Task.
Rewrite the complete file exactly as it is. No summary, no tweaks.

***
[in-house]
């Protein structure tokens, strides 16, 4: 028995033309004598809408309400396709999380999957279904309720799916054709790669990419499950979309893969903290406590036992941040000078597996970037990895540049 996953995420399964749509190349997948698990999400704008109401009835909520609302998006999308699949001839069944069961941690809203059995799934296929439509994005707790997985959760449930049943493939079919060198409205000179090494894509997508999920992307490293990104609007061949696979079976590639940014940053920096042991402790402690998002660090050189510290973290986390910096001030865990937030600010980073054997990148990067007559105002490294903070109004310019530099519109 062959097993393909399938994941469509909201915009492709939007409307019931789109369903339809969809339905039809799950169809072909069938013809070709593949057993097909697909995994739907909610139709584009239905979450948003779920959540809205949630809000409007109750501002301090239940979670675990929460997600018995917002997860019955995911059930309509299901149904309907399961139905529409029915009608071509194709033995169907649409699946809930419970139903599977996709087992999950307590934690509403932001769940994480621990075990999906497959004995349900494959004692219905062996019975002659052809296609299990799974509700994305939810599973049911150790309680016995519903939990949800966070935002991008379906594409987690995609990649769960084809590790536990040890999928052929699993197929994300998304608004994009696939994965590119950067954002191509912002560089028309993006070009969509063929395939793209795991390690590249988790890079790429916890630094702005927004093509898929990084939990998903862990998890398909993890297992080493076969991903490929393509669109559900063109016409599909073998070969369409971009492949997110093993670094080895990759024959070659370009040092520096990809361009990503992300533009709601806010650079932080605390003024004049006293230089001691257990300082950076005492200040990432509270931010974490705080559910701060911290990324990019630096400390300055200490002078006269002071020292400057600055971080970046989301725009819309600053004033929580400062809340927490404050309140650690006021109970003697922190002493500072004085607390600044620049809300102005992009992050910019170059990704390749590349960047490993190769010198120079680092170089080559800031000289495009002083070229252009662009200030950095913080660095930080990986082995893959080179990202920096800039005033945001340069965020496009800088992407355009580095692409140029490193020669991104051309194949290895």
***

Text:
[in-house]
């Protein structure tokens, strides 16, 4: 028995033309004598809408309400396709999380999957279904309720799916054709790669990419499950979309893969903290406590036992941040000078597996970037990895540049 996953995420399964749509190349997948698990999400704008109401009835909520609302998006999308699949001839069944069961941690809203059995799934296929439509994005707790997985959760449930049943493939079919060198409205000179090494894509997508999920992307490293990104609007061949696979079976590639940014940053920096042991402790402690998002660090050189510290973290986390910096001030865990937030600010980073054997990148990067007559105002490294903070109004310019530099519109 062959097993393909399938994941469509909201915009492709939007409307019931789109369903339809969809339905039809799950169809072909069938013809070709593949057993097909697909995994739907909610139709584009239905979450948003779920959540809205949630809000409007109750501002301090239940979670675990929460997600018995917002997860019955995911059930309509299901149904309907399961139905529409029915009608071509194709033995169907649409699946809930419970139903599977996709087992999950307590934690509403932001769940994480621990075990999906497959004995349900494959004692219905062996019975002659052809296609299990799974509700994305939810599973049911150790309680016995519903939990949800966070935002991008379906594409987690995609990649769960084809590790536990040890999928052929699993197929994300998304608004994009696939994965590119950067954002191509912002560089028309993006070009969509063929395939793209795991390690590249988790890079790429916890630094702005927004093509898929990084939990998903862990998890398909993890297992080493076969991903490929393509669109559900063109016409599909073998070969369409971009492949997110093993670094080895990759024959070659370009040092520096990809361009990503992300533009709601806010650079932080605390003024004049006293230089001691257990300082950076005492200040990432509270931010974490705080559910701060911290990324990019630096400390300055200490002078006269002071020292400057600055971080970046989301725009819309600053004033929580400062809340927490404050309140650690006021109970003697922190002493500072004085607390600044620049809300102005992009992050910019170059990704390749590349960047490993190769010198120079680092170089080559800031000289495009002083070229252009662009200030950095913080660095930080990986082995893959080179990202920096800039005033945001340069965020496009800088992407355009580095692409140029490193020669991104051309194949290895």